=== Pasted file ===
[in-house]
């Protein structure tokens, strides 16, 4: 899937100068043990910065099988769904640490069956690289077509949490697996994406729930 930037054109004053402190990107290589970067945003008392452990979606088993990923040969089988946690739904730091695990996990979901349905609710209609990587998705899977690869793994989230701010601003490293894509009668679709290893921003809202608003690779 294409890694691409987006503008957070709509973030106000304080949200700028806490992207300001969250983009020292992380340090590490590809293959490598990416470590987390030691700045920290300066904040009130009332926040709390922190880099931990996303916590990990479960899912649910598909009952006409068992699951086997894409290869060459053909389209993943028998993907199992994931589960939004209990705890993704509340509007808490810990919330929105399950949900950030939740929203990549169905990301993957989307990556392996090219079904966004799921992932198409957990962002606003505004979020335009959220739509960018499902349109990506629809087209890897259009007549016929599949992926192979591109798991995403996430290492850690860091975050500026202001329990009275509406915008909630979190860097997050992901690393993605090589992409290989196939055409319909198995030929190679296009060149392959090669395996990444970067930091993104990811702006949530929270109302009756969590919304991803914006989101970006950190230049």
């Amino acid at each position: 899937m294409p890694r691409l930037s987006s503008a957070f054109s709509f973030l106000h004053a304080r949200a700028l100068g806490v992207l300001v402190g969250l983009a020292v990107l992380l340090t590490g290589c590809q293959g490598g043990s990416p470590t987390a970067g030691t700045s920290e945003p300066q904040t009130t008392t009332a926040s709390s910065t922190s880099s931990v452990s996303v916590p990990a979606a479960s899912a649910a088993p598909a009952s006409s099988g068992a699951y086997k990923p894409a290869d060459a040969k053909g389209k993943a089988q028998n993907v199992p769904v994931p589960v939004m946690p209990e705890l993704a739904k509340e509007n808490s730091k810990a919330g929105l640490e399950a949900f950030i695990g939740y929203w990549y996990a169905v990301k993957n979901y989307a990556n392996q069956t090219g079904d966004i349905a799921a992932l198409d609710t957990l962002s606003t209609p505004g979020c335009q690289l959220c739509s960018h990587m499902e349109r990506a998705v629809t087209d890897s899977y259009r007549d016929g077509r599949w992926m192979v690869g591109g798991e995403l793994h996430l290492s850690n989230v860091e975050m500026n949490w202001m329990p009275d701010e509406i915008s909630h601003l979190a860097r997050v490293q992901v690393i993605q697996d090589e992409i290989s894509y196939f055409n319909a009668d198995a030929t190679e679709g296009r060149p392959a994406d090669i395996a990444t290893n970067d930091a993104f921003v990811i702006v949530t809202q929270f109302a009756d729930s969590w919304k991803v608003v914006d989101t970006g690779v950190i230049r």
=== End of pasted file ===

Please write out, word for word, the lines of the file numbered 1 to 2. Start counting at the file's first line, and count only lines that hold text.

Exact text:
[in-house]
């Protein structure tokens, strides 16, 4: 899937100068043990910065099988769904640490069956690289077509949490697996994406729930 930037054109004053402190990107290589970067945003008392452990979606088993990923040969089988946690739904730091695990996990979901349905609710209609990587998705899977690869793994989230701010601003490293894509009668679709290893921003809202608003690779 294409890694691409987006503008957070709509973030106000304080949200700028806490992207300001969250983009020292992380340090590490590809293959490598990416470590987390030691700045920290300066904040009130009332926040709390922190880099931990996303916590990990479960899912649910598909009952006409068992699951086997894409290869060459053909389209993943028998993907199992994931589960939004209990705890993704509340509007808490810990919330929105399950949900950030939740929203990549169905990301993957989307990556392996090219079904966004799921992932198409957990962002606003505004979020335009959220739509960018499902349109990506629809087209890897259009007549016929599949992926192979591109798991995403996430290492850690860091975050500026202001329990009275509406915008909630979190860097997050992901690393993605090589992409290989196939055409319909198995030929190679296009060149392959090669395996990444970067930091993104990811702006949530929270109302009756969590919304991803914006989101970006950190230049």